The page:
Online Journal

Over the past year, long-standing discussions and negotiations have resulted in several new information-sharing initiatives that seek to boost security while facilitating travel for legitimate travelers.

Online Journal

Intermarriage is considered a test of integration: the higher the rate, the more integrated the group. Olga Nottmeyer of DIW Berlin finds that while immigrants from Turkey, by far Germany's largest immigrant group, have had low rates of intermarriage in the first generation, intermarriage rates among second-generation Turkish men are increasing.

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Recent Activity

Reports
March 2013

The integration of mobile EU citizens as a specific target group has not been widely discussed, either at EU or national levels, and EU-level integration policies focus on the integration of legally residing third-country nationals. This report investigates the broad range of integration needs that exist in Europe.

Reports
February 2013

While free movement is at the heart of the European project, the merits and impacts of intra-EU mobility have come under significant scrutiny recently amid public anxiety about competition for jobs and exploitation of welfare systems. This report provides a detailed assessment of free movement, motivations for migration, and challenges countries may need to address as intra-EU mobility enters its next phase.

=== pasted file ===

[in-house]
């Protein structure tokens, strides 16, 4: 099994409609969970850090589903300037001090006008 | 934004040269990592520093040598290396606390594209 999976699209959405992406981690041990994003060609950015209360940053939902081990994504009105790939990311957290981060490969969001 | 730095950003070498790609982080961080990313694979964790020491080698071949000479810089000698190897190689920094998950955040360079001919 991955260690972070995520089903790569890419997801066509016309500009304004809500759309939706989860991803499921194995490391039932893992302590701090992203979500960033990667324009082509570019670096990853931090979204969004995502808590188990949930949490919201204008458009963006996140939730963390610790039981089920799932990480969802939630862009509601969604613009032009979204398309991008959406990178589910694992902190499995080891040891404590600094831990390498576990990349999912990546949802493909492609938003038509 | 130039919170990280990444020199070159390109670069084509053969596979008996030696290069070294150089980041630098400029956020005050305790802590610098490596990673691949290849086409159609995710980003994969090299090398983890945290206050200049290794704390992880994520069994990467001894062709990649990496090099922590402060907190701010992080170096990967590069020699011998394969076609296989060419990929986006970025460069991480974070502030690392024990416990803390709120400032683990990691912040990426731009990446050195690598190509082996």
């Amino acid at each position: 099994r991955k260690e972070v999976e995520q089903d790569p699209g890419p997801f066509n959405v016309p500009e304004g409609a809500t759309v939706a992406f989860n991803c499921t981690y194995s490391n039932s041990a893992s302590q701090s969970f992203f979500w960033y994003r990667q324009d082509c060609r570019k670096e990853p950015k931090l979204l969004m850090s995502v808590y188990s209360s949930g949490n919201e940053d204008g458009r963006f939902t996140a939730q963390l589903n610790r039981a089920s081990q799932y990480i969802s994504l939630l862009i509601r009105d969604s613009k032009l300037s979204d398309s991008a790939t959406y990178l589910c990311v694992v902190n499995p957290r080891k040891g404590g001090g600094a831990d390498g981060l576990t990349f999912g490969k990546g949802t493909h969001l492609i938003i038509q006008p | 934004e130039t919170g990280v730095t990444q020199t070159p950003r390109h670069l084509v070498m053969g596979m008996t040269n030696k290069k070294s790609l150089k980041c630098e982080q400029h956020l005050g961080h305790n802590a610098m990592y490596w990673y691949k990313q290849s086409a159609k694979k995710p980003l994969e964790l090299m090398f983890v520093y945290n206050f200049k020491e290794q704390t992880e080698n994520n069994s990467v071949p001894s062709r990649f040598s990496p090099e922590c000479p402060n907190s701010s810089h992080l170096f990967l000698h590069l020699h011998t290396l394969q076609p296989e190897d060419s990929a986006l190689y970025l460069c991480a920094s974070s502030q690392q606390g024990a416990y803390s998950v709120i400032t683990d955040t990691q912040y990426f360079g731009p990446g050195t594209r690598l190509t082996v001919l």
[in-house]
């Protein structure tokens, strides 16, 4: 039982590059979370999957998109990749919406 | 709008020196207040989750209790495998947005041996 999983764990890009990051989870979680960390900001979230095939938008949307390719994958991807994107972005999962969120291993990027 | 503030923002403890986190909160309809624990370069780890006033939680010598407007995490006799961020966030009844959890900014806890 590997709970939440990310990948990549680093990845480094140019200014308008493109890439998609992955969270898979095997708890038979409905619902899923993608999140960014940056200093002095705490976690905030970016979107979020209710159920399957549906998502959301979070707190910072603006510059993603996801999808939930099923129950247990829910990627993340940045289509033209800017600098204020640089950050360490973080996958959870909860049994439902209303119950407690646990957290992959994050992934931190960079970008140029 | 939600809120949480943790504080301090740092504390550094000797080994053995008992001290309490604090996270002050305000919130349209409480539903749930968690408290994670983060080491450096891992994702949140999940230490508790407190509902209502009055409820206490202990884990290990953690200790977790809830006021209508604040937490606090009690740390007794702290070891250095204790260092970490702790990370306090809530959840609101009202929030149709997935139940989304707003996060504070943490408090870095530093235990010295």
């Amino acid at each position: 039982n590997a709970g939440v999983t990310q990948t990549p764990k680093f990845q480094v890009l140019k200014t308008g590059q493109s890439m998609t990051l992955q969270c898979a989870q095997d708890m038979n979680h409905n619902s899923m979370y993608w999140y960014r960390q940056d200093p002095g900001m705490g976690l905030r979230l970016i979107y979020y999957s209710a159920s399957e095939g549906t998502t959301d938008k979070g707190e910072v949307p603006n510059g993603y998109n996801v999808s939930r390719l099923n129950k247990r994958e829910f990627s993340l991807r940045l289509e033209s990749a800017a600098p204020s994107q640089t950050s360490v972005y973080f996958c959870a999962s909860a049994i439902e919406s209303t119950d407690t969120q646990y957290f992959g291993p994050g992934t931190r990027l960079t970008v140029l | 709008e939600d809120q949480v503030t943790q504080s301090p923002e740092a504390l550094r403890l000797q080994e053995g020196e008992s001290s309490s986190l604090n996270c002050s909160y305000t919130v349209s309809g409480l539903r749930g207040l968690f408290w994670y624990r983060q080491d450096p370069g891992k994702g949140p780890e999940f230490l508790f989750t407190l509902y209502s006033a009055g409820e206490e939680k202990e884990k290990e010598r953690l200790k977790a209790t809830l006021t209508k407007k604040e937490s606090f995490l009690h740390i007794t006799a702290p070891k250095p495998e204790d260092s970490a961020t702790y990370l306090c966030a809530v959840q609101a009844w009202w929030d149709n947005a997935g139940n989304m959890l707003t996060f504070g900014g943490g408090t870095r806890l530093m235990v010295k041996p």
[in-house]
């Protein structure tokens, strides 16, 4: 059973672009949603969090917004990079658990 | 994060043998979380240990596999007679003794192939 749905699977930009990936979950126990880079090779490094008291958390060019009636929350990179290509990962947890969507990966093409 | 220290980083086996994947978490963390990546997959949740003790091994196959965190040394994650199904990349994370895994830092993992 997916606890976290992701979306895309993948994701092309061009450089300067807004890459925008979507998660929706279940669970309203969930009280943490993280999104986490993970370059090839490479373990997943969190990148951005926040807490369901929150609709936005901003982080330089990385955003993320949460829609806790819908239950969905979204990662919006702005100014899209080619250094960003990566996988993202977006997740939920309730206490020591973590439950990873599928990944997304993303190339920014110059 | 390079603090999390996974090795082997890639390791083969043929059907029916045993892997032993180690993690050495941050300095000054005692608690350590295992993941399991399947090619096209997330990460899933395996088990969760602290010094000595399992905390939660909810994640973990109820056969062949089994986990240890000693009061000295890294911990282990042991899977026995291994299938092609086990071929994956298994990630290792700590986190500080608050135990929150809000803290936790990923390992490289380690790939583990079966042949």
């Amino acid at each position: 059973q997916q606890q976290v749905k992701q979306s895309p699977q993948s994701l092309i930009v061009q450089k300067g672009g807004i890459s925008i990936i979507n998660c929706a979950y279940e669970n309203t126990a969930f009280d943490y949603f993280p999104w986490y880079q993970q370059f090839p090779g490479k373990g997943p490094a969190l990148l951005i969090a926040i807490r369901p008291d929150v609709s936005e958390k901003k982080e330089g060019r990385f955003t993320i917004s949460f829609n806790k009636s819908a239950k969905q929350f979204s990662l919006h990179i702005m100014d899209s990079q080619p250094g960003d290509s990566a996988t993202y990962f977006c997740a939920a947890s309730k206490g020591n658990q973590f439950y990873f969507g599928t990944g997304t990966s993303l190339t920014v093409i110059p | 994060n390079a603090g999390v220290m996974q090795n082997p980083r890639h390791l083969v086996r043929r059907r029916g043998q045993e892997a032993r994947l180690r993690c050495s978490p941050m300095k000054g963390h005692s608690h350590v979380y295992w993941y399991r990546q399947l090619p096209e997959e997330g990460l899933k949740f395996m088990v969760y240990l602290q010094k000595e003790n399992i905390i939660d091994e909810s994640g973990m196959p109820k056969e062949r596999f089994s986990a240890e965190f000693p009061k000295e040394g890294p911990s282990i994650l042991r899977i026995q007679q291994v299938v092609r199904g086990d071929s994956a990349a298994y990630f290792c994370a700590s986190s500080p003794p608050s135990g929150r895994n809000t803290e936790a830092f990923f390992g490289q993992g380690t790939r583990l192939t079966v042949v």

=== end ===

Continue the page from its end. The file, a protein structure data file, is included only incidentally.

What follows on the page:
Policy Briefs
February 2013

As the European Commission looks ahead to the next strategic program for immigration in 2014, this policy brief sketches the challenges in developing a strategic, long-term agenda on migration at a time when Europe remains beset by fiscal uncertainty and a jobs crisis that is particularly acute for the young. Against such a backdrop, few governments are willing to have a serious conversation about anything but skilled immigration.

Reports
December 2011